Why work on Algae
Algae are an extremely diverse category of unrelated photosynthetic organisms and include the most prolific primary biomass producers on the planet. They represent promising biofactories for the production of commercially important nutrients (including vitamins A, C and E and polyunsaturated fatty acids) and industrially important chemicals (including astaxanthin and polyphenols). Various algae make complex natural product toxins, including some of the most poisonous small molecules known and enormous cyclic polyethers, compounds not found in bacteria and fungi. The few genomes available suggest there is a great, unexplored potential encoded by these algae. Algae also form complex symbiotic relationships with certain bacteria, exchanging fixed carbon for vitamins, with important implications in water-ways management and aquaculture. There is some evidence for species-specific interactions between bacteria and algae, but the chemical ecology of these cross-kingdom microbiomes remains unclear.
What are Euglena
Euglena are a class of eukaryotic microalgae that are found commonly in fresh water throughout the world, and are responsible for forming green scum on nutrient rich ponds and puddles. They show characteristics of both plants and animals, while in evolutionary terms are most closely related to the protozoan parasites Trypanosoma and Leishmania. Euglena are able to grow using both photosynthesis and by absorbing nutrients from the surroundings and have enormous metabolic capacity, able to make many vitamins, nutrients and bioactive carbohydrates, and are being explored for their uses as both nutritional additives and biofuels. The unique metabolism of Euglena has led to them being used in the Eu:CROPIS biological life support systems for growing plants in different levels of gravity on Mars and the Moon.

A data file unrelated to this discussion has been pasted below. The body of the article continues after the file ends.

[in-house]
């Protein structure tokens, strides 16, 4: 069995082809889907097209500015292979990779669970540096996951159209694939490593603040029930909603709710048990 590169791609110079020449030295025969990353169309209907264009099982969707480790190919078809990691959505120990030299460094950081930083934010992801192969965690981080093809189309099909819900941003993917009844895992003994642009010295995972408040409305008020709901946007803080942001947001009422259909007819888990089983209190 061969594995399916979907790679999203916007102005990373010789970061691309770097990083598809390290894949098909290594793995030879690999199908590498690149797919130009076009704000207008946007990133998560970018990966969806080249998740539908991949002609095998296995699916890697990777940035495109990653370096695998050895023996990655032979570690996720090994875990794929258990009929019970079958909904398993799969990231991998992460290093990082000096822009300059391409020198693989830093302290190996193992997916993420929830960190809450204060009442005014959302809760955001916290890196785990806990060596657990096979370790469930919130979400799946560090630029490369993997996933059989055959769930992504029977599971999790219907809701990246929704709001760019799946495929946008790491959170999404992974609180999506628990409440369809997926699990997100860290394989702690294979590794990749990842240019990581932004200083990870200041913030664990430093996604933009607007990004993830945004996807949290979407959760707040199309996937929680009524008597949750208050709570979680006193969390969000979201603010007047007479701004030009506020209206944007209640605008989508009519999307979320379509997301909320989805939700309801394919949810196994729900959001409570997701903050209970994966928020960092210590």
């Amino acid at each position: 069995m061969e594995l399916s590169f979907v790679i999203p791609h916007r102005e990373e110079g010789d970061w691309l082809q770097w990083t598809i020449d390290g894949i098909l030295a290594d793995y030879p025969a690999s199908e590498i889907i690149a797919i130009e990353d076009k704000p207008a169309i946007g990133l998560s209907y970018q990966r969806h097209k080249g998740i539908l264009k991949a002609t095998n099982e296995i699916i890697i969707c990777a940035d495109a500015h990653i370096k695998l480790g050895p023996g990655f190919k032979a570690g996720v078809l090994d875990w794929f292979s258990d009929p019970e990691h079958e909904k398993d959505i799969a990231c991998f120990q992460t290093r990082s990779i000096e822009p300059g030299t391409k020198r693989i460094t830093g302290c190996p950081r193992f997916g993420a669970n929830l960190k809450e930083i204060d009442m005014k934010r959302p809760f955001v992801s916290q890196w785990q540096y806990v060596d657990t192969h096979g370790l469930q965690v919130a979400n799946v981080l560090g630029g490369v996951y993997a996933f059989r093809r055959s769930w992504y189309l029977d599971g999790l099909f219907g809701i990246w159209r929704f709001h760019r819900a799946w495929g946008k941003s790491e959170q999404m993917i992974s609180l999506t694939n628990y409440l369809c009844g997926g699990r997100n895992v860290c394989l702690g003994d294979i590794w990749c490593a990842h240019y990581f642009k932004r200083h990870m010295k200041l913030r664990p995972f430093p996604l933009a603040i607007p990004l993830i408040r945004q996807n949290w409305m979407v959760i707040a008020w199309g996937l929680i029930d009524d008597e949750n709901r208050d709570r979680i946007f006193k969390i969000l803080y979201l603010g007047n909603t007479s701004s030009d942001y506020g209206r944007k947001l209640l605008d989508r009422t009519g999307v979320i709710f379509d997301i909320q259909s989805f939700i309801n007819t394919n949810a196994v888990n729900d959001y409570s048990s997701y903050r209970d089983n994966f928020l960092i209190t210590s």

Importantly, only 40% of the sequences in the transcriptome could be annotated, suggesting there is a huge untapped capability in this organism that is completely unknown that can be expected to give rise to new and unpredictable biology and chemistry.
The complexity of the algal genome and their novel genes means genome guided natural product research is not a plausible route to discovering new algal natural products. Rather than emulating bacterial and fungal genomics approaches, we are using new chemoinformatic methods to directly look for novel natural products in microalgae. The key enabling technology for this research is mass-spectrometry based molecular networking, which allows the computational analysis of complex cell extracts. This is operated through the GNPS pipeline, which rapidly links similar metabolites based on both mass and fragmentation patterns. This technique also identifies known compounds, helping to identify new molecules and avoid rediscovery. This is particularly good for high throughput comparisons of multiple extracts to identify unique and unknown compounds, and we have previously used it to analyse 146 bacterial species form a range of growth media and for environmental samples. This technique allows us to select samples that contain the most interesting and novel compounds for further work.